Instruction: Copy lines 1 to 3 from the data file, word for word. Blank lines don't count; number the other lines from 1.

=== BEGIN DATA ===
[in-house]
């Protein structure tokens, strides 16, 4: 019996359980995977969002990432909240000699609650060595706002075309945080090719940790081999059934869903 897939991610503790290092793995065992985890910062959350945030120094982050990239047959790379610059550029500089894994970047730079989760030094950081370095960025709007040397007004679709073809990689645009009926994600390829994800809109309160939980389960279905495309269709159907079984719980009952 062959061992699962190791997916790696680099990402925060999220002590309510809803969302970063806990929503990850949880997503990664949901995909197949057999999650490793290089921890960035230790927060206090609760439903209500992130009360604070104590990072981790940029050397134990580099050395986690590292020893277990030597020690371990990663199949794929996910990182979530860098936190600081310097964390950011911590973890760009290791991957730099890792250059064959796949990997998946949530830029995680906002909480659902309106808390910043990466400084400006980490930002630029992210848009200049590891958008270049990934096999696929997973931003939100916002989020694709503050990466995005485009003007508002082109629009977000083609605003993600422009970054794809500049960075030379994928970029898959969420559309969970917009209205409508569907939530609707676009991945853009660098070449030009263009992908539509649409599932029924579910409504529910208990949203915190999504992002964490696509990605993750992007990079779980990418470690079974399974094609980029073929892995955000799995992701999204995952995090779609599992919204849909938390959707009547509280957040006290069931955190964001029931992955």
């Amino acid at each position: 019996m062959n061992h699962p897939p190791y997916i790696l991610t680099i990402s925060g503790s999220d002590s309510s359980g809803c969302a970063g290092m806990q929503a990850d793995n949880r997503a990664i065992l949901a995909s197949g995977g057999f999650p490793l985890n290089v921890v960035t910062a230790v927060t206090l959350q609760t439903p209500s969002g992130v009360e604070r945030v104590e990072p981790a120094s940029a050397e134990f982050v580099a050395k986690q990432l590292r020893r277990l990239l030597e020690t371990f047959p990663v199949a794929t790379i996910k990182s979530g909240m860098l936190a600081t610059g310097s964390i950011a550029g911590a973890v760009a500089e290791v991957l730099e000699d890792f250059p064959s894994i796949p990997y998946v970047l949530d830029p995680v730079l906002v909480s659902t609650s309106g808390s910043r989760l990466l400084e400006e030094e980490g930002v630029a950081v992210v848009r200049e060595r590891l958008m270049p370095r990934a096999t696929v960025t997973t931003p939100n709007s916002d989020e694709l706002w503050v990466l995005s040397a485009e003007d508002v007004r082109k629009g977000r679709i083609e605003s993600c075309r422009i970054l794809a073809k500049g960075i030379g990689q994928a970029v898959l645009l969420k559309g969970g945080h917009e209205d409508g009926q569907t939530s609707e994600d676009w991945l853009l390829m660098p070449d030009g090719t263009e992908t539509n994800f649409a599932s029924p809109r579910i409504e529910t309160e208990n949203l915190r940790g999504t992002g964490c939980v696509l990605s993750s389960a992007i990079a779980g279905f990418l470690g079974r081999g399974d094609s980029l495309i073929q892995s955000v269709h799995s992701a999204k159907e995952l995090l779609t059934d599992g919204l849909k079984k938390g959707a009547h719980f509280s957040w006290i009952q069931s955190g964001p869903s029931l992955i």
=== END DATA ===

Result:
[in-house]
């Protein structure tokens, strides 16, 4: 019996359980995977969002990432909240000699609650060595706002075309945080090719940790081999059934869903 897939991610503790290092793995065992985890910062959350945030120094982050990239047959790379610059550029500089894994970047730079989760030094950081370095960025709007040397007004679709073809990689645009009926994600390829994800809109309160939980389960279905495309269709159907079984719980009952 062959061992699962190791997916790696680099990402925060999220002590309510809803969302970063806990929503990850949880997503990664949901995909197949057999999650490793290089921890960035230790927060206090609760439903209500992130009360604070104590990072981790940029050397134990580099050395986690590292020893277990030597020690371990990663199949794929996910990182979530860098936190600081310097964390950011911590973890760009290791991957730099890792250059064959796949990997998946949530830029995680906002909480659902309106808390910043990466400084400006980490930002630029992210848009200049590891958008270049990934096999696929997973931003939100916002989020694709503050990466995005485009003007508002082109629009977000083609605003993600422009970054794809500049960075030379994928970029898959969420559309969970917009209205409508569907939530609707676009991945853009660098070449030009263009992908539509649409599932029924579910409504529910208990949203915190999504992002964490696509990605993750992007990079779980990418470690079974399974094609980029073929892995955000799995992701999204995952995090779609599992919204849909938390959707009547509280957040006290069931955190964001029931992955």
């Amino acid at each position: 019996m062959n061992h699962p897939p190791y997916i790696l991610t680099i990402s925060g503790s999220d002590s309510s359980g809803c969302a970063g290092m806990q929503a990850d793995n949880r997503a990664i065992l949901a995909s197949g995977g057999f999650p490793l985890n290089v921890v960035t910062a230790v927060t206090l959350q609760t439903p209500s969002g992130v009360e604070r945030v104590e990072p981790a120094s940029a050397e134990f982050v580099a050395k986690q990432l590292r020893r277990l990239l030597e020690t371990f047959p990663v199949a794929t790379i996910k990182s979530g909240m860098l936190a600081t610059g310097s964390i950011a550029g911590a973890v760009a500089e290791v991957l730099e000699d890792f250059p064959s894994i796949p990997y998946v970047l949530d830029p995680v730079l906002v909480s659902t609650s309106g808390s910043r989760l990466l400084e400006e030094e980490g930002v630029a950081v992210v848009r200049e060595r590891l958008m270049p370095r990934a096999t696929v960025t997973t931003p939100n709007s916002d989020e694709l706002w503050v990466l995005s040397a485009e003007d508002v007004r082109k629009g977000r679709i083609e605003s993600c075309r422009i970054l794809a073809k500049g960075i030379g990689q994928a970029v898959l645009l969420k559309g969970g945080h917009e209205d409508g009926q569907t939530s609707e994600d676009w991945l853009l390829m660098p070449d030009g090719t263009e992908t539509n994800f649409a599932s029924p809109r579910i409504e529910t309160e208990n949203l915190r940790g999504t992002g964490c939980v696509l990605s993750s389960a992007i990079a779980g279905f990418l470690g079974r081999g399974d094609s980029l495309i073929q892995s955000v269709h799995s992701a999204k159907e995952l995090l779609t059934d599992g919204l849909k079984k938390g959707a009547h719980f509280s957040w006290i009952q069931s955190g964001p869903s029931l992955i």